Krugman claims that Friedman engaged in crude assertion by stating that the Federal Reserve "permitted a sharp reduction in the monetary base." In fact, the monetary base declined over 5 percent from April 1928 to October 1930, certainly a sharp reduction; details are in pages 290, 340–342, and 803 of the Monetary History... The 1930–1933 increase in the monetary base did not reflect official ease, as Krugman implies, but the general public's flight into currency in response to their distrust of banks. Only the currency component of the base rose; the bank reserves component declined (pp. 739–740).

Krugman contends that Friedman distorted the Monetary History in journalistic outlets, offering as evidence Friedman's statement that the Depression was "produced by government mismanagement." ... If Friedman's intention was to distort the Monetary History to noneconomist readers, then his 1973 Playboy interview offered an ideal opportunity. Yet Friedman told Playboy:

Just as banks all around the country were closing, the Fed raised the discount rate; that's the rate they charge for loans to banks. Bank failures consequently increased spectacularly. We might have had an economic downturn in the thirties anyway, but in the absence of the Federal Reserve System—with its enormous power to make a bad situation worse—it wouldn't have been anything like the scale we experienced.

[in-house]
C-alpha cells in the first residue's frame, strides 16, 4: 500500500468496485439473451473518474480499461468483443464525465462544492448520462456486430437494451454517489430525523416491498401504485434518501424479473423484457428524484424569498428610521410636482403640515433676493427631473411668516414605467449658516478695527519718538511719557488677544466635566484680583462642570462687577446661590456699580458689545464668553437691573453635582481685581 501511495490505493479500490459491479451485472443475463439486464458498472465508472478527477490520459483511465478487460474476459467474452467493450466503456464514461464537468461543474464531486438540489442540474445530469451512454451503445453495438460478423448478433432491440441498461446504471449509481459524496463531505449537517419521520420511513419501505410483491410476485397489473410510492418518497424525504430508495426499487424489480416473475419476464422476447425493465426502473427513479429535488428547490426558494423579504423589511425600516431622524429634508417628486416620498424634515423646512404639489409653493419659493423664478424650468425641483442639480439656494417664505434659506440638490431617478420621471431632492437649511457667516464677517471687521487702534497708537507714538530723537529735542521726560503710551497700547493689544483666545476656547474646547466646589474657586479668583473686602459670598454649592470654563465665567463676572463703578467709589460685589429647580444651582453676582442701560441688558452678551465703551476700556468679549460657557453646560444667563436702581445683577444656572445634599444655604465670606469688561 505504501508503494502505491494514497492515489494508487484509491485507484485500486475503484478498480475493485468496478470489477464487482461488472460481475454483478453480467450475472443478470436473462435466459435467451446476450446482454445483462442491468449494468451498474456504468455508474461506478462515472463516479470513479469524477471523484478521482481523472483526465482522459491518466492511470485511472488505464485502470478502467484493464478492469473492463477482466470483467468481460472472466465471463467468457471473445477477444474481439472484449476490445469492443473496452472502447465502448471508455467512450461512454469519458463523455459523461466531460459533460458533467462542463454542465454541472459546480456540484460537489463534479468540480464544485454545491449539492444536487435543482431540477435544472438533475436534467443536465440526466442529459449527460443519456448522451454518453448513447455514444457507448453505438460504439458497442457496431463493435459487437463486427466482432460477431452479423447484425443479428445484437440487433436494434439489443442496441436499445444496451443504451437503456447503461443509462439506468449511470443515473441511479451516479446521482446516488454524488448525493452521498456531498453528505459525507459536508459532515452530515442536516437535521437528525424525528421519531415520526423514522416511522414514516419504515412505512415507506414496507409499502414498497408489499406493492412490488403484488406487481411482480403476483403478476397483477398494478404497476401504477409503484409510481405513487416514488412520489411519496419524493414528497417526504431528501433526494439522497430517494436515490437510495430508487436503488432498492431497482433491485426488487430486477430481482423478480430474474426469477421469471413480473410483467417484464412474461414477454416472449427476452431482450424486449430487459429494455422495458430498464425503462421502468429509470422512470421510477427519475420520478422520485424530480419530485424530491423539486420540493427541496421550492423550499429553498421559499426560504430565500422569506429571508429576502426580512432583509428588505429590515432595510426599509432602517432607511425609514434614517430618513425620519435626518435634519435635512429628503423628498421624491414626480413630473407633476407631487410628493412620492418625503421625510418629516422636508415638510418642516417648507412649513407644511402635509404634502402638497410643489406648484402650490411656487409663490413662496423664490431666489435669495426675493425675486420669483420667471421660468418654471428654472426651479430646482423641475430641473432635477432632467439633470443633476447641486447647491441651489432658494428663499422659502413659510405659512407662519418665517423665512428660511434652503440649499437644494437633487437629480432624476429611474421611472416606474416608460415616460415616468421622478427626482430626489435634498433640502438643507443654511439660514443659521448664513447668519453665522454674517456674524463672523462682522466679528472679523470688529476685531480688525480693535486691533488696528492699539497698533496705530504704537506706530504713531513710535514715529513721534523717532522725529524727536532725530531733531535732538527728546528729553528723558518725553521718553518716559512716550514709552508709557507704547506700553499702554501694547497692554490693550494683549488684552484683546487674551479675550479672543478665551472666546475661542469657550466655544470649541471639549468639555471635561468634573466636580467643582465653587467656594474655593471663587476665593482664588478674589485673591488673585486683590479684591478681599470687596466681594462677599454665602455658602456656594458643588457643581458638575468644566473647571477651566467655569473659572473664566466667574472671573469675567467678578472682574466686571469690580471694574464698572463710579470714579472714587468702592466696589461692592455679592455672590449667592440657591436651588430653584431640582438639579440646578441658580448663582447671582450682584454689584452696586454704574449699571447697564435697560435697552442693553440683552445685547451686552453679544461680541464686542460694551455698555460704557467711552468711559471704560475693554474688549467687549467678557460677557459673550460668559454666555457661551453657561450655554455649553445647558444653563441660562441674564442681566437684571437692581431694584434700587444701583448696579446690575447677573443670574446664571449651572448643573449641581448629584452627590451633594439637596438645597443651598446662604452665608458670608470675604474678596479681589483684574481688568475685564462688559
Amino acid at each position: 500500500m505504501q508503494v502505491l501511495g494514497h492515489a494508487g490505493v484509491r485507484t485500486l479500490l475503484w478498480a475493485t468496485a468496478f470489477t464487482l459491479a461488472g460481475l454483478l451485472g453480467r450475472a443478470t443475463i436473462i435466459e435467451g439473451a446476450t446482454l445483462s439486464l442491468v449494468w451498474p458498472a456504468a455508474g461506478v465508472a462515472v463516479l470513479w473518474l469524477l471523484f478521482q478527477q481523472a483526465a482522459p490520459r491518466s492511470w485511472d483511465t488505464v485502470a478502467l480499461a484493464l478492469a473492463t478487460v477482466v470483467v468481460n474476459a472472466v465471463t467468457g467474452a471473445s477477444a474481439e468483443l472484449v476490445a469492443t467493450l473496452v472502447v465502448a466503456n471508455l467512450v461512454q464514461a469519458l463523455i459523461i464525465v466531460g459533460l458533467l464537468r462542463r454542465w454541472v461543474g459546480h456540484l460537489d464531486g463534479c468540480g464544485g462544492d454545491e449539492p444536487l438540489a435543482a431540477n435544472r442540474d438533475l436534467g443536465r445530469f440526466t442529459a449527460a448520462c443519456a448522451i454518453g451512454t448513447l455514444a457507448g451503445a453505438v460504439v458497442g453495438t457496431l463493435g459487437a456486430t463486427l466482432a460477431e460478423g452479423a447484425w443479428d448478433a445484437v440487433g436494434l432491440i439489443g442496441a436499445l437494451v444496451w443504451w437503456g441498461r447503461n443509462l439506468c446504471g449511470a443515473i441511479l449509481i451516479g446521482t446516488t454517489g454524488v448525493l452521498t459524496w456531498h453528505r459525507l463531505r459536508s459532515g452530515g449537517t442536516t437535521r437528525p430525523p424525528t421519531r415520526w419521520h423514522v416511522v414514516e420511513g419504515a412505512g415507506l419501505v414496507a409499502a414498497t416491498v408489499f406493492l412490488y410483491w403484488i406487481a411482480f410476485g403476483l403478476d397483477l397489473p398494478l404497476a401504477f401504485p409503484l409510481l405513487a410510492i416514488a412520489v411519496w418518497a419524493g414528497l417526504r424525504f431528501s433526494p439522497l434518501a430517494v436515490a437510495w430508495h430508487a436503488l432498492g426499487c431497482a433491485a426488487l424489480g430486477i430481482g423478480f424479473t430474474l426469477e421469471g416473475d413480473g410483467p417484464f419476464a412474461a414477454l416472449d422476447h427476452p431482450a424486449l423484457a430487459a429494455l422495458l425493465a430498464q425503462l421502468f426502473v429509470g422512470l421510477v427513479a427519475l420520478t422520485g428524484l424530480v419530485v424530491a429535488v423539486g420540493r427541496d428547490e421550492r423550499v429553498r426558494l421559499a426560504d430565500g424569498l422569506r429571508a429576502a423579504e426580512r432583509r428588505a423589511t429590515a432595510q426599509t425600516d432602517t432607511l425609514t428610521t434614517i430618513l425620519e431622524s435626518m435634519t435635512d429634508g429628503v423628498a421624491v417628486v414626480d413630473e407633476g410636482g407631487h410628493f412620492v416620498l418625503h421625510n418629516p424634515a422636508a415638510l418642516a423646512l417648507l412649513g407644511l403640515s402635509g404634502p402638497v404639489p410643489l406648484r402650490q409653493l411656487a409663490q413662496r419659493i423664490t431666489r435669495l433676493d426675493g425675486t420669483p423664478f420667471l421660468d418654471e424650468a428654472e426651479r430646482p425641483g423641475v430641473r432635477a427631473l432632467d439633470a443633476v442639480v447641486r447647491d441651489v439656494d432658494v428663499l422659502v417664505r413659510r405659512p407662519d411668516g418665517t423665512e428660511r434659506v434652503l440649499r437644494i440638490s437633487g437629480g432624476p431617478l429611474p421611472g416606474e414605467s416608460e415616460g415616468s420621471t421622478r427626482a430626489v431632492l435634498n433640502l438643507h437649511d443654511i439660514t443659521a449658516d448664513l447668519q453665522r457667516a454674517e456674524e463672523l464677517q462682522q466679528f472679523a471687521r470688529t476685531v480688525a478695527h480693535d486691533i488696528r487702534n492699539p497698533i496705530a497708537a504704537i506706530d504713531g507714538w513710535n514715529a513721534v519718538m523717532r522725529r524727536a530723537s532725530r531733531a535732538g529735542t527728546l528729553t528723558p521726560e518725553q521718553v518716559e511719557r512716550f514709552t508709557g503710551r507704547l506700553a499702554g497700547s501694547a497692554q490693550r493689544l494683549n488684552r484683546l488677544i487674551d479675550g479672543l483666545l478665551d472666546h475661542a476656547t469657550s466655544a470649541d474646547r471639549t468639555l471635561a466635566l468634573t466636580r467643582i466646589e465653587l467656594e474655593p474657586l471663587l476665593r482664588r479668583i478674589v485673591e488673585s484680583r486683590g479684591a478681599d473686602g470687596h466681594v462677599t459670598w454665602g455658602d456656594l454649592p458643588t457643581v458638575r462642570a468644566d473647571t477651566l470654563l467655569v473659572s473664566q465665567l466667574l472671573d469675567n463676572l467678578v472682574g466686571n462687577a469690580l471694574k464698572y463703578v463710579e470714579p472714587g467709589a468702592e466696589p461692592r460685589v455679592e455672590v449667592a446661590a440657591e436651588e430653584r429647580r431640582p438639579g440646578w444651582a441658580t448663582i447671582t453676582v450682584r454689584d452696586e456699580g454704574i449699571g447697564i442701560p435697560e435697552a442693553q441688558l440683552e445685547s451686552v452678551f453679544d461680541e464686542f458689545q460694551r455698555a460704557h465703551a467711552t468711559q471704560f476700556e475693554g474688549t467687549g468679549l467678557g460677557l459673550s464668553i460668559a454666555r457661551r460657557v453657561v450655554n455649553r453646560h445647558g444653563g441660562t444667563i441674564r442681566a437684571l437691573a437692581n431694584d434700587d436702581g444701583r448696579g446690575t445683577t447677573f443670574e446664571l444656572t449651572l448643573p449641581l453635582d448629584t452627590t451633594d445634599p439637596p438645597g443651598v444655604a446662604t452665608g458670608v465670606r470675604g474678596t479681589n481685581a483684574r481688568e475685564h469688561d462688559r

Friedman clearly characterized the problem as Federal Reserve failure to support commercial banks. Friedman did not imply —as Krugman suggests—that "the Depression wouldn't have happened if only the government had kept out of the way." Furthermore, Friedman's emphasis on the discount-rate episode agrees with the Monetary History...

Krugman embraces a hard-line Keynesianism exceeding that of Friedman's contemporary Keynesian critics. Does Krugman really believe that US monetary policy was helpless in the 1930s? There is no reason why the Fed could not have conducted large-scale open-market purchases to keep the money supply from collapsing. The so-called liquidity trap has no empirical basis.